Physical Examination Cat
Preventive, senior, x-ray, blood, tests, changes, medication, arthritis, periodontal, teeth, weight loss, infection, diabetes, wellness
Physical Examination Cat
When you consider that cats age considerably more quickly than we do, you should appreciate the fact that they need more frequent checkups as they begin to attain "senior" status. Also, cats are masters at hiding their diseases, so regular checkups become even more important. I've seen many older cats over the years that still eat well, use their boxes regularly, cuddle up as usual, but are still suffering from some early, treatable conditions. To do the most for your feline friends, it is important to catch their problems early through a thorough geriatric physical exam.
These exams consist of whole body x-rays, blood and urine tests, including thyroid screening, blood pressure measurements and fecal samples. An electrocardiogram and an ultrasound study may also be indicated. The nice thing is that these tests are non-invasive and seem not to bother even the most challenging cat.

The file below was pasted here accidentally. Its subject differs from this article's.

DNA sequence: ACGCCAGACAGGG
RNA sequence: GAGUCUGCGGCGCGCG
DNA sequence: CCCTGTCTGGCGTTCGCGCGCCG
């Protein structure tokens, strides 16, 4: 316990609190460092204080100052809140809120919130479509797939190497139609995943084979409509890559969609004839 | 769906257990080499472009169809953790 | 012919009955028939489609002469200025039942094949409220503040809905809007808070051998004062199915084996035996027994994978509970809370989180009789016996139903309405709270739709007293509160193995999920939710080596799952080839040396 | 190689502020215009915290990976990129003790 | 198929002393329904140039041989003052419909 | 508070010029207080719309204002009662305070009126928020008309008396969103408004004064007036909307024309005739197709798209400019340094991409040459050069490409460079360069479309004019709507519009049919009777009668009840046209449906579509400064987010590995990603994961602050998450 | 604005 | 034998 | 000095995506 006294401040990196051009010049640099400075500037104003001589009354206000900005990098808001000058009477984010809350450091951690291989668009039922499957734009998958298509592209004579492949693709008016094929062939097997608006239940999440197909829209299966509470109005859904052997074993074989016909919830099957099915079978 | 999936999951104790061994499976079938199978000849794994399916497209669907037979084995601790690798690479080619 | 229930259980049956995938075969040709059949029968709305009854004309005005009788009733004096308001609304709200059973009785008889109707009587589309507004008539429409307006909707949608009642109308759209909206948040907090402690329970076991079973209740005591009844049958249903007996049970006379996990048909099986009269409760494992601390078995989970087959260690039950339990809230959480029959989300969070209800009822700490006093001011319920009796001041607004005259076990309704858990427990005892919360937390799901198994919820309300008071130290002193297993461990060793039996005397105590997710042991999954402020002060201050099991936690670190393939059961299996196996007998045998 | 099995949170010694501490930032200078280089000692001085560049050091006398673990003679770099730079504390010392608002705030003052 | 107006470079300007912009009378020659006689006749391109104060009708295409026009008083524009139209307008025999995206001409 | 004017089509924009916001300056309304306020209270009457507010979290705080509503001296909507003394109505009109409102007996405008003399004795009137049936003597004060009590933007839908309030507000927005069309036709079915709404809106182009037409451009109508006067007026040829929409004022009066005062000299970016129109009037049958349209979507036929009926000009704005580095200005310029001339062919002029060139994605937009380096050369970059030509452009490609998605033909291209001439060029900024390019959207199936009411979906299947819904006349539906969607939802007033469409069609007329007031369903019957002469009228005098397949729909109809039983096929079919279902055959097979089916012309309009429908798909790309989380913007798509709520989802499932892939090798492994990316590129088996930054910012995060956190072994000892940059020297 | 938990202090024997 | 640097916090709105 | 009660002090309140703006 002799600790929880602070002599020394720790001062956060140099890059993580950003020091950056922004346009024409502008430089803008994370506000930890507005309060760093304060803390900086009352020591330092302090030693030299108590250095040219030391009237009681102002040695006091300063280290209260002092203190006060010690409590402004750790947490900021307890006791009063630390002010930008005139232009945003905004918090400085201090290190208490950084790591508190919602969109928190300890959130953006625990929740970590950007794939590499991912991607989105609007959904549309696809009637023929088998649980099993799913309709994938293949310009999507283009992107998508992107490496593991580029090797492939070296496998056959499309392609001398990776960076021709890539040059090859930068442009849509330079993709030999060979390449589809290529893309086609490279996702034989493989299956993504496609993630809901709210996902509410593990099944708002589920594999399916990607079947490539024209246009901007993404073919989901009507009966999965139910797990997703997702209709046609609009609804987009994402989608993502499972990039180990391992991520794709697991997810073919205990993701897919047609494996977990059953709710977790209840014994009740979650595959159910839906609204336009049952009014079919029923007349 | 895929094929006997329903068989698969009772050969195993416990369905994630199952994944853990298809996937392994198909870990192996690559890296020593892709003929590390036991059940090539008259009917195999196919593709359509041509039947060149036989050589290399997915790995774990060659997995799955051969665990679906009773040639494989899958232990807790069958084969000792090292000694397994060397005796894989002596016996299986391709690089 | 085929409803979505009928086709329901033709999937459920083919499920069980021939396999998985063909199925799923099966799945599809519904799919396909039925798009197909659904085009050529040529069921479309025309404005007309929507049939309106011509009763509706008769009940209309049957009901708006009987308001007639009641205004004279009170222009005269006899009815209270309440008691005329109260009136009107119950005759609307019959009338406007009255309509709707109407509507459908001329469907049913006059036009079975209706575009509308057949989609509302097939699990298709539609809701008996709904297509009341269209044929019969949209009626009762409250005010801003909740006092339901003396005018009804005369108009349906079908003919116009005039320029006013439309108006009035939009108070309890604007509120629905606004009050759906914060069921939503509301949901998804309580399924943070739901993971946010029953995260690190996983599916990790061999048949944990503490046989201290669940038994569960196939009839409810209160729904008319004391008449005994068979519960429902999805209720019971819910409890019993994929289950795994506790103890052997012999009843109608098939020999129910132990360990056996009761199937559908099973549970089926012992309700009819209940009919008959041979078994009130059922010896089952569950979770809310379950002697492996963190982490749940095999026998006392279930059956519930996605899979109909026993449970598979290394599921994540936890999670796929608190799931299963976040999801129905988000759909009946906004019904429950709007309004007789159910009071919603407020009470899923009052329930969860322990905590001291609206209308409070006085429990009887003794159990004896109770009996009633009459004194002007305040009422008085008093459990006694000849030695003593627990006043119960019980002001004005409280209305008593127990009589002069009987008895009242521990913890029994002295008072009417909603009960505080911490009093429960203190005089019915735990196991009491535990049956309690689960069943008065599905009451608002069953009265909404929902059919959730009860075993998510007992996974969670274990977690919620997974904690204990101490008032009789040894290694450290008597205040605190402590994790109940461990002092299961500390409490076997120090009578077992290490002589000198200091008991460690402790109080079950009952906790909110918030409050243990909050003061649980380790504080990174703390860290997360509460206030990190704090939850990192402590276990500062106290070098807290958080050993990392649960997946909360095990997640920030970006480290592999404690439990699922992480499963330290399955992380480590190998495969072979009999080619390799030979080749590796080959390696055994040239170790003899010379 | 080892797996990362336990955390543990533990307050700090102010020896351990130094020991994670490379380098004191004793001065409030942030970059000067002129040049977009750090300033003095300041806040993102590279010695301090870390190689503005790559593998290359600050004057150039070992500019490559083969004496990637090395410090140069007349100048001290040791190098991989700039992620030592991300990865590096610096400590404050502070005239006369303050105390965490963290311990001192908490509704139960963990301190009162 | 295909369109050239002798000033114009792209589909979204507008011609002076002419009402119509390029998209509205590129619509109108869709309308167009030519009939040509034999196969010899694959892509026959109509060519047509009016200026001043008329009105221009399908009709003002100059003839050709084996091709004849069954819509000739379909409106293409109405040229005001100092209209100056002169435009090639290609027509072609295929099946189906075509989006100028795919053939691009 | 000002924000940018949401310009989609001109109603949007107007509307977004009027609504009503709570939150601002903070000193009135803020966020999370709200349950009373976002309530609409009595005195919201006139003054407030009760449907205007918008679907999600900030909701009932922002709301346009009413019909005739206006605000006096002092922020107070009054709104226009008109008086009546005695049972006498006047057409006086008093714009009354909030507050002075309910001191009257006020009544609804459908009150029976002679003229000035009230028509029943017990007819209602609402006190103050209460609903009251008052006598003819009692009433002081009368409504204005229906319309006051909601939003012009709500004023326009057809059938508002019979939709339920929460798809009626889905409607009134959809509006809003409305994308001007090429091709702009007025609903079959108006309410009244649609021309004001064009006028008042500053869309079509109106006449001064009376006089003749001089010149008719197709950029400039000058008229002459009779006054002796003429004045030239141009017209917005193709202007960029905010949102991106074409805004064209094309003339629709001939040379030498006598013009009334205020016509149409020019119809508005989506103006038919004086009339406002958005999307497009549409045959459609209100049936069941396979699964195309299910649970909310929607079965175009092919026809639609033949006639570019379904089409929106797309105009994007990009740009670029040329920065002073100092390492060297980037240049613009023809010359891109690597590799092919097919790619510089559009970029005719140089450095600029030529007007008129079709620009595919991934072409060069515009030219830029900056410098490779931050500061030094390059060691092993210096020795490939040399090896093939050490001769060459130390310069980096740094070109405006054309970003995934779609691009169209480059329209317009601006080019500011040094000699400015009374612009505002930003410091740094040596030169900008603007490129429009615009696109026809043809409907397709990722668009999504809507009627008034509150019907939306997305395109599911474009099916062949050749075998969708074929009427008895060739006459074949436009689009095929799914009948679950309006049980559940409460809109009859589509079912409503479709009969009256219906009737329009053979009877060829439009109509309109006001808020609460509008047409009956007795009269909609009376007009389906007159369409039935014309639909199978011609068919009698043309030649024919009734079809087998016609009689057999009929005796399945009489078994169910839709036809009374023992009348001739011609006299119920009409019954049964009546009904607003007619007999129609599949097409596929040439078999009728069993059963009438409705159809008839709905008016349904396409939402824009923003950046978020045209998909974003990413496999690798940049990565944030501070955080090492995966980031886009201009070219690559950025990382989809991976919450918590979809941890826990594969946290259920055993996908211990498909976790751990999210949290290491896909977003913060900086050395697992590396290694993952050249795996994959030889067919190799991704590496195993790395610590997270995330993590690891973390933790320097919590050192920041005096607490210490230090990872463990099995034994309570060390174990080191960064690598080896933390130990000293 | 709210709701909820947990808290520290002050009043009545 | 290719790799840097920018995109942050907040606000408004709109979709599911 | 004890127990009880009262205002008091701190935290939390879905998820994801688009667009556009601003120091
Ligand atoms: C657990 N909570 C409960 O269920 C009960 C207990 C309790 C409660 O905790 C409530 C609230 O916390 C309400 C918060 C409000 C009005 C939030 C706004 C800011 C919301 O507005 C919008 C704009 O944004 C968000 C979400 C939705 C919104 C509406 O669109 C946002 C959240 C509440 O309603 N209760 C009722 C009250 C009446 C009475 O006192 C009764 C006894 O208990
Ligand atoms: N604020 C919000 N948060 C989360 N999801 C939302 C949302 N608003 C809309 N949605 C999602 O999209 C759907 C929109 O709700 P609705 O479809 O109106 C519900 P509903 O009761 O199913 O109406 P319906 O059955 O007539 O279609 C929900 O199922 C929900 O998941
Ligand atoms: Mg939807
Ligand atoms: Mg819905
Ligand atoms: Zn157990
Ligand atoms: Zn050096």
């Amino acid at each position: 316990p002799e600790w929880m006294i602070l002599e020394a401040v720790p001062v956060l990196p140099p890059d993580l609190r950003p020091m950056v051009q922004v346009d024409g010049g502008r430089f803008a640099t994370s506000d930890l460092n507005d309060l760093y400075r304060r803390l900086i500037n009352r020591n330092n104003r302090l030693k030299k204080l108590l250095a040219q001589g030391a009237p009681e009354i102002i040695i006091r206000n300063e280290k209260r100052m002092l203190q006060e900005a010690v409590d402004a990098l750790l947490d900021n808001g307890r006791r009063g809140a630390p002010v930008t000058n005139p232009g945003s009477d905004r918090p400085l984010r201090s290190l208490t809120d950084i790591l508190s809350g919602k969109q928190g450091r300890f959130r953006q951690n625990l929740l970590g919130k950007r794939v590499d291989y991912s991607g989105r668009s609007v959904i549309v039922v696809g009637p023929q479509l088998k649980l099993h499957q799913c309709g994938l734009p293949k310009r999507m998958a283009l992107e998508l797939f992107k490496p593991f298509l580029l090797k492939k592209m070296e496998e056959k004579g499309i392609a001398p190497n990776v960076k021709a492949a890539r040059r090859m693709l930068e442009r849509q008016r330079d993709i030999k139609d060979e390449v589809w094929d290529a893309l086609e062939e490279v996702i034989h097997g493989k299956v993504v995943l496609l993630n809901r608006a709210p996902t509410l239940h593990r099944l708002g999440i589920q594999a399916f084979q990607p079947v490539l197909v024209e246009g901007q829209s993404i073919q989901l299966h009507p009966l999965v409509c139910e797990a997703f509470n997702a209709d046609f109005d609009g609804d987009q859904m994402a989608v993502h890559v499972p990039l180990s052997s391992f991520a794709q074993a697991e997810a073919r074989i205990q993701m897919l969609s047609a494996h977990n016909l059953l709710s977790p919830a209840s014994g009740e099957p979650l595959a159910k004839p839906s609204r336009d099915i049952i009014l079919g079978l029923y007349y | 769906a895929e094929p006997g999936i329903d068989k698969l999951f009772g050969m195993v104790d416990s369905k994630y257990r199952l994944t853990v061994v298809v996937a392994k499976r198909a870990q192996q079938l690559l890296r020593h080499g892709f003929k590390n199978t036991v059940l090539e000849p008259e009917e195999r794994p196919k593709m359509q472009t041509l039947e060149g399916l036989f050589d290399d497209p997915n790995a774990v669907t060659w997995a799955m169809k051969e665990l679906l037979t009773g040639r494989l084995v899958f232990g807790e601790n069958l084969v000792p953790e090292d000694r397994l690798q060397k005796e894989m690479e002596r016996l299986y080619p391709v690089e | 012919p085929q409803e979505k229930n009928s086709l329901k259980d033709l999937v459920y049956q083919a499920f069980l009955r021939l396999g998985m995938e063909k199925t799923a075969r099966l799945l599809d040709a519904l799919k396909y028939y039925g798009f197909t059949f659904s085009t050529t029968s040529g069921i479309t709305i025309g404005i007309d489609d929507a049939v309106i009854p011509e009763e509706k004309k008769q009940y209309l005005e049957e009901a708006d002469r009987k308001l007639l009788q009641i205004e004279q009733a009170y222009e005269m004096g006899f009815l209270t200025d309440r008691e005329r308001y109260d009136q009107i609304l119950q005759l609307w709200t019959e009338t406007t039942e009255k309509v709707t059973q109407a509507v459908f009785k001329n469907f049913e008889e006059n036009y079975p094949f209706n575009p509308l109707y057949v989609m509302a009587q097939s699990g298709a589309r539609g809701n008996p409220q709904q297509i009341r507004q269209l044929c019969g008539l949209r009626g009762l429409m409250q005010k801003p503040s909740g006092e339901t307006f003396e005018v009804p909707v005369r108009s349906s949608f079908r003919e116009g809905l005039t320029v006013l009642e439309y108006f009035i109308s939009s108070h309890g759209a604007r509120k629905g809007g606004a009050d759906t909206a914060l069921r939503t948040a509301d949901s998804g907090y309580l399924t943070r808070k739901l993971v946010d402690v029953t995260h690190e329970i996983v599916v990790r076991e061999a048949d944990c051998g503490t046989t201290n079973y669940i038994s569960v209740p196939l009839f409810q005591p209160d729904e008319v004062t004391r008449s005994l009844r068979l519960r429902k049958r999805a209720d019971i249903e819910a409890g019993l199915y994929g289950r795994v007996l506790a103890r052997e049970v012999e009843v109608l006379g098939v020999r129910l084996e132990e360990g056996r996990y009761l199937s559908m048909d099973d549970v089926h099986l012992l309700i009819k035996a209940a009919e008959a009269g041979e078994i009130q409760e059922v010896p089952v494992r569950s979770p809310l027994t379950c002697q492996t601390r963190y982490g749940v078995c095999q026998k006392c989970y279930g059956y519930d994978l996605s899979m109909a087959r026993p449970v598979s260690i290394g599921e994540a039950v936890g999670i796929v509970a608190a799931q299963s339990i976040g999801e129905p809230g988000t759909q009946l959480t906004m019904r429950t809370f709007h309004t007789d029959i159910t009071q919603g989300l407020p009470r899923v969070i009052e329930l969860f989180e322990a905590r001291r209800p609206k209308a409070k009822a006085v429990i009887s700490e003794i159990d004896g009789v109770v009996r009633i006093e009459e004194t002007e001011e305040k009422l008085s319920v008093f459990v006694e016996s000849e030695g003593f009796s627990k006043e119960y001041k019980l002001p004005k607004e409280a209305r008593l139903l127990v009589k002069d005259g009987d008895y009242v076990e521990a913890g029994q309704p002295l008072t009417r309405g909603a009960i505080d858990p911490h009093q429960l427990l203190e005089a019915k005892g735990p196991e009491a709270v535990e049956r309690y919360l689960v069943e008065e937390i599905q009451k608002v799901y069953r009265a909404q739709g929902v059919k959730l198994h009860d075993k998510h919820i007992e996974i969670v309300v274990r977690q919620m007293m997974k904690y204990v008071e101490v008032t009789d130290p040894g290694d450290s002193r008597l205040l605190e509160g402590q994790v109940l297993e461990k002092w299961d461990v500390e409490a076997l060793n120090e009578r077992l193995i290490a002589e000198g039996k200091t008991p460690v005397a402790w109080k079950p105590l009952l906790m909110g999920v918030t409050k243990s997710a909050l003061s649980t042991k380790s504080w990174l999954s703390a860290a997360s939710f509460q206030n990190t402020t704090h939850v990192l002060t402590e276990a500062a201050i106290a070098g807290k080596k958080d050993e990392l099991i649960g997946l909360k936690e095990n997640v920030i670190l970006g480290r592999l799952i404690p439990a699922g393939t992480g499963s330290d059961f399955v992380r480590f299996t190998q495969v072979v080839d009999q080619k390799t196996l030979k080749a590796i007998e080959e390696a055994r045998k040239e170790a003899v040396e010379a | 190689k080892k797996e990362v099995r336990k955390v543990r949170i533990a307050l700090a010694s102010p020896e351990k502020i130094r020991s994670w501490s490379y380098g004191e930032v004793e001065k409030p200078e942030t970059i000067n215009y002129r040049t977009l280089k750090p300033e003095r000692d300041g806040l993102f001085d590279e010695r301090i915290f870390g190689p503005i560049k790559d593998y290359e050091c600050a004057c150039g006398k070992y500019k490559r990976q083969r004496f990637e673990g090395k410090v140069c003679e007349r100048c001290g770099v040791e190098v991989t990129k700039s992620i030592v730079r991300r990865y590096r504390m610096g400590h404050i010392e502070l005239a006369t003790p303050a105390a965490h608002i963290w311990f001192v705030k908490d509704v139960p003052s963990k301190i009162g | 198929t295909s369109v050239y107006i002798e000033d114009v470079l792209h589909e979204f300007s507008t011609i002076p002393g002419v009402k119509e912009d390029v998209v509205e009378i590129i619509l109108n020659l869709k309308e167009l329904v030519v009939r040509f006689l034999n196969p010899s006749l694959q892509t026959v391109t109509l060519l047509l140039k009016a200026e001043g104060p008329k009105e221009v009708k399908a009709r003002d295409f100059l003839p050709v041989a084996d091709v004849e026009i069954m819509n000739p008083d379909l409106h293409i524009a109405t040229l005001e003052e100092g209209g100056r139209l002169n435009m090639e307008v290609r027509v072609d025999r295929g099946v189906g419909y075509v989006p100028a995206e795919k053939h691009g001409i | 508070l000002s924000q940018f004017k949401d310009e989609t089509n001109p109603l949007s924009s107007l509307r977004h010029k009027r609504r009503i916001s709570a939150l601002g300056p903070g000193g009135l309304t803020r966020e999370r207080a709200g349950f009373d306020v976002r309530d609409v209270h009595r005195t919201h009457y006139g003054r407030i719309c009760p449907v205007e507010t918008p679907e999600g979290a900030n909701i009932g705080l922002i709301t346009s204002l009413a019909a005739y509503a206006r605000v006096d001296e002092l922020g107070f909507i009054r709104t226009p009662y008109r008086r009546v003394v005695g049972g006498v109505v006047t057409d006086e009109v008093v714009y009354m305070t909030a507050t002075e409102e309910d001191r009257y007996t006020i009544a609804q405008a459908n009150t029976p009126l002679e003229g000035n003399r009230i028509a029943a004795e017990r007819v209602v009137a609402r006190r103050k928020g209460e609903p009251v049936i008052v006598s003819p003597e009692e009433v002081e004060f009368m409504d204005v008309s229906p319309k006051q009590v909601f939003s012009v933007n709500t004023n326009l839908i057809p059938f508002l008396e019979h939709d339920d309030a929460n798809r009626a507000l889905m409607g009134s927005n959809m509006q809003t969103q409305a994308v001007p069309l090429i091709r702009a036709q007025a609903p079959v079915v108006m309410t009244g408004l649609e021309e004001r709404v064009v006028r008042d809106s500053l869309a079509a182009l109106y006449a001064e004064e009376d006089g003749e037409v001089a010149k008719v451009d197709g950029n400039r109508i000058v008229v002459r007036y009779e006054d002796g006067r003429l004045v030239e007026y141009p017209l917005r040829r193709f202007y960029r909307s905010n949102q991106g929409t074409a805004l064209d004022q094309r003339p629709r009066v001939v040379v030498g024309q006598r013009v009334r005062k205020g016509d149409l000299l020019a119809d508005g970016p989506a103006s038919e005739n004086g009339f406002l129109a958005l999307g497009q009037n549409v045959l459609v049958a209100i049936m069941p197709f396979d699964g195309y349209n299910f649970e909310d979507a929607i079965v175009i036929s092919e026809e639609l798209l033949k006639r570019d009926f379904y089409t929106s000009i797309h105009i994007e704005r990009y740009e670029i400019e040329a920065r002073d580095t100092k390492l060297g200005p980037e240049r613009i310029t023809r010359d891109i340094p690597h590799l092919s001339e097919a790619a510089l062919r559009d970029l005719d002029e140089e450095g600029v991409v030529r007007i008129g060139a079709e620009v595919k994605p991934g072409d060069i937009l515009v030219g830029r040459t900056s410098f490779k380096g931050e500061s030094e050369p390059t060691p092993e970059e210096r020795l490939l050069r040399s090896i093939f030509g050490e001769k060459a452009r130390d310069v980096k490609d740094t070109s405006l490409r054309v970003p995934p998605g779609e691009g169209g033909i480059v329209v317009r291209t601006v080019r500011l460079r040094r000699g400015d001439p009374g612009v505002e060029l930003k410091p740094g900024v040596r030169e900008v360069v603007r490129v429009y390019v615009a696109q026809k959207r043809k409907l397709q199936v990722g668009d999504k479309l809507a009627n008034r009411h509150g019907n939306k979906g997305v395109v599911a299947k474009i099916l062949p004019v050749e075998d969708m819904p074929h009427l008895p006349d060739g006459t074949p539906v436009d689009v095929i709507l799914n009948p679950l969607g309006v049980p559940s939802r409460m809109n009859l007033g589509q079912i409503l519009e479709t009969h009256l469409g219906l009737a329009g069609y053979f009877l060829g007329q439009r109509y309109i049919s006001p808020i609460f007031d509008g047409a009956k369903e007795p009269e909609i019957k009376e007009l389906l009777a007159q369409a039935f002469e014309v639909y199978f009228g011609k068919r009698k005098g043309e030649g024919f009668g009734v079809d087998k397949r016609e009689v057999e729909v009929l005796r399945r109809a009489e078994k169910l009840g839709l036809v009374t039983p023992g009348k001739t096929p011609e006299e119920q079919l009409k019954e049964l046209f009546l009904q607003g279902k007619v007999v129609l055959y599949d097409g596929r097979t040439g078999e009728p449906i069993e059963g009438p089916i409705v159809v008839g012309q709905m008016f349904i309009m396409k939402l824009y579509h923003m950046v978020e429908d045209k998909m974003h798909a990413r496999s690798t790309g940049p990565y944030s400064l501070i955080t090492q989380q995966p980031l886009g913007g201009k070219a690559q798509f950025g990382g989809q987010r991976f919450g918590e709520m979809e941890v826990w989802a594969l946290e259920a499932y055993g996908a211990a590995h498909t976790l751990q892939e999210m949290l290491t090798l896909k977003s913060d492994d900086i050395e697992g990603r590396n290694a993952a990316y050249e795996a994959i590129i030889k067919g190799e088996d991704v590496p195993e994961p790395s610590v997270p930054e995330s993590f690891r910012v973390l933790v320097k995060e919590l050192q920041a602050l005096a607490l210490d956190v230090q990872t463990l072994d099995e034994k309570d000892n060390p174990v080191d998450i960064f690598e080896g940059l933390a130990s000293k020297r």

Try to notice subtle changes in your senior cat's behavior and routine. Is your cat getting grumpy just because it is his nature or is it because he's hurting? Maybe he has osteoarthritis. Is he not eating as well because he's becoming a finicky eater, or maybe he's beginning to suffer from dental or periodontal disease? . If you've noticed him becoming a bit thinner, the weight loss may be due a thyroid problem very common in older cats. You may think that your cat loves the new kitty water fountain that you purchased and starts drinking water all the time. But, maybe she's drinking copious amounts of water because she is suffering from diabetes or kidney failure, a major killer of older cats.
You and your veterinarian need to act as a `cat wellness team'. Let your veterinarian know what changes you are seeing at home. Subtle can be significant.
Though your cat may be the picture of health, one of the safest ways to insure that the inside of your cat looks as good as the outside, see your veterinarian for a `well cat' checkup at least twice a year.
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